Back tonight from Niagara Falls to Hurricane Irene territory, so our vacation from the vacation* will have to wait 'til next Tuesday or Wednesday . . . or possibly Thursday . . . or whenever running water, electricity, and civil order have been restored, haha.
Ed's just home from Costco: not a single loaf of bread on the shelves, or any D batteries, either.
Meanwhile C. and I are ogling hurricane coverage on CNN, where a hurricane analyst (hurricane analyst?) was just asked, How bad is it?
Answer: "It's not a doomsday scenario." His exact words. Not a doomsday scenario. What can that possibly mean? How large is the set of all things that are not a doomsday scenario? And, more to the point, what kind of supplies does a person need to cope with an event that is bad enough to shut down all subways, trains, and airports but not bad enough to be a doomsday scenario?
Thunderstorm, strong winds, and scattered electrical outages-type supplies?
Or Northridge earthquake-category supplies?
Moving right along.... Now they're telling us Hurricane Irene is as big as Europe. As big as Europe and spinning on its axis with winds up to 100 miles per hour, but minus the looming sovereign defaults and the ECB.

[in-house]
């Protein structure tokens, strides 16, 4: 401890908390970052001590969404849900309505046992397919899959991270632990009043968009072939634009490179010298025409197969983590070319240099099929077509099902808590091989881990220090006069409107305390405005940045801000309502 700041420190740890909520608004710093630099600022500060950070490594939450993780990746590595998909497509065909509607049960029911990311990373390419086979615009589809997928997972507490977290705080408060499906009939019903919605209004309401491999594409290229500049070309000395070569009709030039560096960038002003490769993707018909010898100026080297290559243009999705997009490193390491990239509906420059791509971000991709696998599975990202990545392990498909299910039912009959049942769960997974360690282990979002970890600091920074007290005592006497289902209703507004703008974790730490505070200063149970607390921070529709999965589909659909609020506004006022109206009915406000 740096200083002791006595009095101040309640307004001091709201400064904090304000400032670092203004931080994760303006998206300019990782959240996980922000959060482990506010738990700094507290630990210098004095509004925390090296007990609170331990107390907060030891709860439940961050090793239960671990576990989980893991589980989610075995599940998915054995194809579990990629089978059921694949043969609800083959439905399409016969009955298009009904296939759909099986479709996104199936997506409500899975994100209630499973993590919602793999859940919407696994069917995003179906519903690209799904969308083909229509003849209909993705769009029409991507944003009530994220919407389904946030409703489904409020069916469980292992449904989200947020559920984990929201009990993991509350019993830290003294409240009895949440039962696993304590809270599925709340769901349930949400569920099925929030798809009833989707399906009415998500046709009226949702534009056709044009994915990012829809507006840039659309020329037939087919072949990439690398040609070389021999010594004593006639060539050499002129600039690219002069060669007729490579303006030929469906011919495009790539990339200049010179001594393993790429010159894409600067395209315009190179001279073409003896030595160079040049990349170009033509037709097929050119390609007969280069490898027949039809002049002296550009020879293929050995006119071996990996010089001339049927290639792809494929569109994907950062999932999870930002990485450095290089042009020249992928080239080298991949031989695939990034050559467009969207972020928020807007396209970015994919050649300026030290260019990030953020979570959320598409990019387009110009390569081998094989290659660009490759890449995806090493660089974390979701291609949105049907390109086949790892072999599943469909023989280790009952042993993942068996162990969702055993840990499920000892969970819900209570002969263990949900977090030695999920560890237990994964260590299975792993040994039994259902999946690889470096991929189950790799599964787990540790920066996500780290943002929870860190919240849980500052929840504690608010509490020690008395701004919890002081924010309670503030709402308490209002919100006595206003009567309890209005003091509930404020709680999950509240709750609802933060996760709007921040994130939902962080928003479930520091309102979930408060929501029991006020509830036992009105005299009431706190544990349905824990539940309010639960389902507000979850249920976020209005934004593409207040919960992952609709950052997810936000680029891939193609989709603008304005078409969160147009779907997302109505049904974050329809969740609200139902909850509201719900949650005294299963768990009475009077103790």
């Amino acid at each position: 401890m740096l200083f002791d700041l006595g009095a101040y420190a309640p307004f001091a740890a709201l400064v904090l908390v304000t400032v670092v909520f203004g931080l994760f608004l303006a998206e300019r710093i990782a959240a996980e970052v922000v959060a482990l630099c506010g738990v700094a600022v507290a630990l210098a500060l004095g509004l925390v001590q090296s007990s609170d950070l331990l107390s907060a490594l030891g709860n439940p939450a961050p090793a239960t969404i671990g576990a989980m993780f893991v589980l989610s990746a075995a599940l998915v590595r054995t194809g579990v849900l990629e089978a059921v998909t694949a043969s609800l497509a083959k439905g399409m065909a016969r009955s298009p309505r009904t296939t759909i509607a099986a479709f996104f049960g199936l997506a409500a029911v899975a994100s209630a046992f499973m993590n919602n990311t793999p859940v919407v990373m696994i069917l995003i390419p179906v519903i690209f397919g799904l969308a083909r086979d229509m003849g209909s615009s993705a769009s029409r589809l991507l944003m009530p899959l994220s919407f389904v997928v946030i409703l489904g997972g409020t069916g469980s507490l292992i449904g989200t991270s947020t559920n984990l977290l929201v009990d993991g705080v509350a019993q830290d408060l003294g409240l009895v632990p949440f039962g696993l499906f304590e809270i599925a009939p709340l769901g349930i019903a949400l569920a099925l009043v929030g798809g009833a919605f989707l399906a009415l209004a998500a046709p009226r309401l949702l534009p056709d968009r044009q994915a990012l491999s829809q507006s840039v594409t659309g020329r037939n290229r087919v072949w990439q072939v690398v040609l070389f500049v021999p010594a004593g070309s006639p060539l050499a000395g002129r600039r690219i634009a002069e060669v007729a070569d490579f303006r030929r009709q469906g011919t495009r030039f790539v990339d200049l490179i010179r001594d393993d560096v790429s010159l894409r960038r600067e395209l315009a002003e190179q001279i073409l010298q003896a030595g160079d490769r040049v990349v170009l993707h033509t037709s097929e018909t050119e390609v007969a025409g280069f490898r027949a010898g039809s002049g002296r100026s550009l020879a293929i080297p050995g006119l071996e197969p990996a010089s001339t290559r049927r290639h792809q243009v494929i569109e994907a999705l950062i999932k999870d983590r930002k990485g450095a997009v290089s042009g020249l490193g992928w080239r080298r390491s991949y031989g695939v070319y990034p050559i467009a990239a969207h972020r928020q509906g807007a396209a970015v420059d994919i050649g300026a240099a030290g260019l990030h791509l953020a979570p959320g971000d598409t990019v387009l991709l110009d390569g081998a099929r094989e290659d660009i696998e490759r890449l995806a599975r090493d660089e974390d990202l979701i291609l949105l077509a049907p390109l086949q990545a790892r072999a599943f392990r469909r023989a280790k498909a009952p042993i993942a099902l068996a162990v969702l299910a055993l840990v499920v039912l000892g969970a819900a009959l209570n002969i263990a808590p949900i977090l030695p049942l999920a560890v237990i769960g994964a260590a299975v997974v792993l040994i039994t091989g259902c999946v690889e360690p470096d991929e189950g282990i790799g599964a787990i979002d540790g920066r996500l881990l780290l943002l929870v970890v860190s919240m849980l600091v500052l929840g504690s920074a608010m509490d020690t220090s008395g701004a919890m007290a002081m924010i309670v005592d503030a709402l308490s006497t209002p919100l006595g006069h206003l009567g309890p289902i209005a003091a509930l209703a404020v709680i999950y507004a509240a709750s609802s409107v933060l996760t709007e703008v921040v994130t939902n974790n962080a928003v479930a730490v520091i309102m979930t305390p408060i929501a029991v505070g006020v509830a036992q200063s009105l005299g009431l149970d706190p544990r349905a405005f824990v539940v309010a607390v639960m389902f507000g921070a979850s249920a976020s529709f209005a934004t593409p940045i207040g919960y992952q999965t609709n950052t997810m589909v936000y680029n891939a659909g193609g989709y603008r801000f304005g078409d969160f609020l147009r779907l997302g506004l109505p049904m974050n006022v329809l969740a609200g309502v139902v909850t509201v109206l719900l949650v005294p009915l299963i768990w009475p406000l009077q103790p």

So I'm guessing Costco is probably fresh out of gas generators, too.
The FEMA guy is talking. Disasters are expensive, etc.
More weather people... "This is a deadly and giant storm"..."It's going to be a 3-ring circus"... this last from a professor wearing a bow tie.
Now Ed's back from getting gas. Heard on the radio that in New Jersey, if you don't evacuate you're supposed to write your social security number and the name of your next of kin in indelible ink on a 3x5 card and put it inside your left shoe. That's assuming Costco in New Jersey still has 3x5 cards and Sharpie pens in stock, of course.
I need batteries.
* for passers-by: vacation in our household means air and/or car travel with 3 boys, two of whom have autism. Hence: vacation from the vacation.